Orbital fractures
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Orbital fractures






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  • Ectropion – turing outward eyelid

Orbital fractures Orbital fractures Presentation Transcript

  • Orbital Fractures 2
  • Topics for Discussion• Orbital anatomy• Types of fractures• Signs and symptoms• Management 3
  • Orbital Anatomy• The bony orbit refers to the shell of bone which surrounds and protects the eye.• The bony orbit is a pyramidal cavity with an elliptical base presenting anteriorly and the apex posteriorly 4
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  • Bony Orbit• Seven bones form the bony orbit – Maxilla – Zygoma – Lacrimal – Ethmoid – Palantine – Sphenoid – Frontal 6
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  • Superior Orbital Wall• Formed by: – Frontal bone – Lesser wing of sphenoid• Functions as: – Floor anterior fossa• Important structures: – Supraorbital notch which transmits the supraorbital nerve 8
  • Medial Orbital Wall• Formed by (from anterior to posterior): – Maxilla – Lacrimal bone – Ethmoid – Sphenoid• Important structures: – Lamina papyracea 9
  • Lamina Papyracea• Thin segment of the medial orbital wall• Separates the orbit from the ethmoid air cells 10
  • Lateral Orbital Wall• Formed by: – Zygomatic bone – Greater wing of sphenoid 11
  • Orbital Floor• Formed by: – Maxilla – Palatine• Important structures: – Infraorbital groove • Transverses floor from lateral to medial • Location of infraorbital nerve which supplies sensation to check and ipsilateral upper alveolus and teeth 12
  • Orbital Floor• Forms roof of maxillary sinus• Location of more blow out fractures due to inherent weakness of bone overlying maxillary sinus 13
  • Three important apertures at the apex of bony orbit • Optic canal • Superior orbital fissure • Inferior orbital fissure 14
  • Optic Canal• Contains: – Optic nerve – Ophthalmic artery• In Lesser wing of sphenoid 15
  • Superior Orbital Fissure• Separates lateral wall from roof• Transmits the following structures: – Oculomotor nerve (CN III) – Trochlear nerve (CN IV) – Abducens nerve (CN VI) – Ophthalmic division of trigeminal nerve • Lacrimal, frontal and nasociliary Branches – Ophthalmic vein – Sympathetics from cavernous sinus 16
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  • Clinical Correlation• Superior orbital fissure syndrome – Ptosis – External Ophthalmoplegia ( III, IV &VI ) – Anaesthesia of cornea (Nasociliary) – Ipsilateral Numbness forehead, lateral orbital skin• Orbital Apex Syndrome – All of the above – Visual Loss 19
  • Inferior orbital Fissure• Connects to pterygopalantine fossa• Located between floor and lateral wall• Transmits: – Maxillary division Trigeminal nerve – Infra orbital Artery – Zygomatic Nerve – Sphenopalatine Ganglion Branches – Ophthalmic Vein Branches 20
  • Blowout Fractures of Orbit• Originally defined as orbital floor fractures without fracture orbital rim, but with entrapment one or more soft tissue structures 21
  • Blowout Fractures• Blowout fractures now refer to fractures of the: – Orbital floor – Medial wall – Lateral wall – Superior wall• “pure” blowout fractures – trapdoor rotation to bone fragments involving central area of bone• “impure” fracture – fracture line extends to orbital rim 22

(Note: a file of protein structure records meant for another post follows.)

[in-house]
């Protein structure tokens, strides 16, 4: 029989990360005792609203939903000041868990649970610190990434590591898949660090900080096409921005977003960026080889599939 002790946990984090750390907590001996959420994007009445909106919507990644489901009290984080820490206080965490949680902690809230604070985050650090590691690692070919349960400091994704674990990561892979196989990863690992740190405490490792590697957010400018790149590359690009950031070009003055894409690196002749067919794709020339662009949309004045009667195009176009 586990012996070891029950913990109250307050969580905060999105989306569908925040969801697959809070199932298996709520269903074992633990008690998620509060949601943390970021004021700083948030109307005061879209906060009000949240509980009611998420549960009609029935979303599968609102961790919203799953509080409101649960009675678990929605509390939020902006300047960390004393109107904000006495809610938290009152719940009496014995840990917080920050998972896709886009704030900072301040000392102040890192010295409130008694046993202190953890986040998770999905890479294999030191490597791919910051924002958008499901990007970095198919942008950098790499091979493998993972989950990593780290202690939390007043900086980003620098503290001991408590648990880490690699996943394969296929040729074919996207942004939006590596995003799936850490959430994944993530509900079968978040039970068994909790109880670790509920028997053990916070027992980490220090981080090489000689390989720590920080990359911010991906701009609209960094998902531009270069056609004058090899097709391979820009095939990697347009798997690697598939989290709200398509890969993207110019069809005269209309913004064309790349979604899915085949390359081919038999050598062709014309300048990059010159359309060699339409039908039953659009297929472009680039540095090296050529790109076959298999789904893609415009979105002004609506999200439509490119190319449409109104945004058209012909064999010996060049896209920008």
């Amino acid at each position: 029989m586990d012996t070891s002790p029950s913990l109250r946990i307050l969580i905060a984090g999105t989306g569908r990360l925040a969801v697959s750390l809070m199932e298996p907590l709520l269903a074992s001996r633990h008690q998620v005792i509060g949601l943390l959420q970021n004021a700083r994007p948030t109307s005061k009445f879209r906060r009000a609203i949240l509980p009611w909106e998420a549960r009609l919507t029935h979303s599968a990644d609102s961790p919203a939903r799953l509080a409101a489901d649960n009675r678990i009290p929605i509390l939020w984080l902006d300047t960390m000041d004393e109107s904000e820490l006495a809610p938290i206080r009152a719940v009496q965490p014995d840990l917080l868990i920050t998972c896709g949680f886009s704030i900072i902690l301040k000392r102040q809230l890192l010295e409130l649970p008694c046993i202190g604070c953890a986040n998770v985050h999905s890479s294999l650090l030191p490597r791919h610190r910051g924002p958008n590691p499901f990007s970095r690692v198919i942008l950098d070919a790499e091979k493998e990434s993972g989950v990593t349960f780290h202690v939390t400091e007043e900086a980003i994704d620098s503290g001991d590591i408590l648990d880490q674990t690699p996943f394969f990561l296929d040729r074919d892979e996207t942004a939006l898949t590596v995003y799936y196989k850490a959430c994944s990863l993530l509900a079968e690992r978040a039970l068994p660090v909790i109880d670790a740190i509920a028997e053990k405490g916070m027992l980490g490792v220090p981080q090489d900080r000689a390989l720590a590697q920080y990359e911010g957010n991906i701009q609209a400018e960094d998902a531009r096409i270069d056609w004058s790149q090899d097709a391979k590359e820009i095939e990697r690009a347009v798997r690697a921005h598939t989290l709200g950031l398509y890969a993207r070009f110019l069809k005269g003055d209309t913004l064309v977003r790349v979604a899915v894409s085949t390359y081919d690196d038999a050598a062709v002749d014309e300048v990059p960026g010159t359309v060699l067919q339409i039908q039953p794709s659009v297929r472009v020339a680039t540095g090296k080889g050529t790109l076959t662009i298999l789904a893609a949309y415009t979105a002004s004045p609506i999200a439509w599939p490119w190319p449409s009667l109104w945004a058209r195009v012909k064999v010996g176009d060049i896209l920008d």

• Physiology of Blowout Fracture• The bony defect is filled with soft tissue and fat from the orbit• Alters support mechanisms for EOM• EOM can become entrapped• Direct muscle damage can result 23
  • Common causes of orbital fractures• Falling• Aggression• Sporting events• MVAs 24
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  • Initial Evaluation• History – Time and mechanism of injury – Change in appearance of eye – State of vision immediately after injury • Immediate loss of vision – severe damage to retina • Loss of light perception - vascular occlusion or optic nerve compression • Initial good vision – compression optic neuropathy 27
  • Initial Evaluation• Physical Exam – Cranial nerve examination • EOM • Numbness check – Palpation orbital rim – Papillary function – Visual acuity – Fundus examine – Ophthalmologic evaluation 28
  • Visual Acuity• Light perception• Finger counting• Visual acuity 29
  • ConsultationDo not hesitate to obtain an ophthalmologic consultation 30
  • Common physical signs• Periorbital eccyhmosis• Impaired extraocular muscles• Hypoesthesia in V2 distribution• Intraorbital emphysema 31
  • Common Symptoms• Diplopia• Pain with eye movement 32
  • Radiographic Evaluation• CT scan of the orbits• Plain films not useful due to a high rate of false negatives and non-diagnostic studies 33
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  • Injuries associated with blow out fractures• Ruptured globe• Retroorbital hemorrhage• Vitreous hemorrhage• Hyphema• Dislocated lens• Secondary glaucoma• Retinal detachment 37
  • Treatment Options• Nonsurgical• Surgical 38
  • Initial Management• ABC• C-Spine• Analgesia• Nurse Head up• Ice affected area• Broad spectrum antibiotics• Steroids• No nose blowing 39
  • Indications for Surgery• Retrobulbar haematoma• Diplopia• Enophthalmos >2 mm• Substantial soft tissue herniation into maxillary sinus• Displaced fracture esp if palpable step at rim 40
  • Contraindications to surgery• Hyphema• Retinal detachment• Globe perforation• Only seeing eye• Medically unstable patient 41
  • Surgical Approaches• Transconjunctival approach• Transcutaneous• Subciliary 42
  • Factors to consider for surgery• Site• Location• Severity• What needs to be corrected 43
  • Orbital Implants• Use of implants based on degree of comminution and size of fracture• Various implant material used – Autogenous bone and cartilage – Alloplastic material • Teflon • Marlex • PDS 44
  • Complications of Surgery• Ectropion• Lid retraction• Persistent diplopia• Malposition of eye• Hypoaesthesia of V2• Extrusion of orbital floor implant• BLINDNESS 45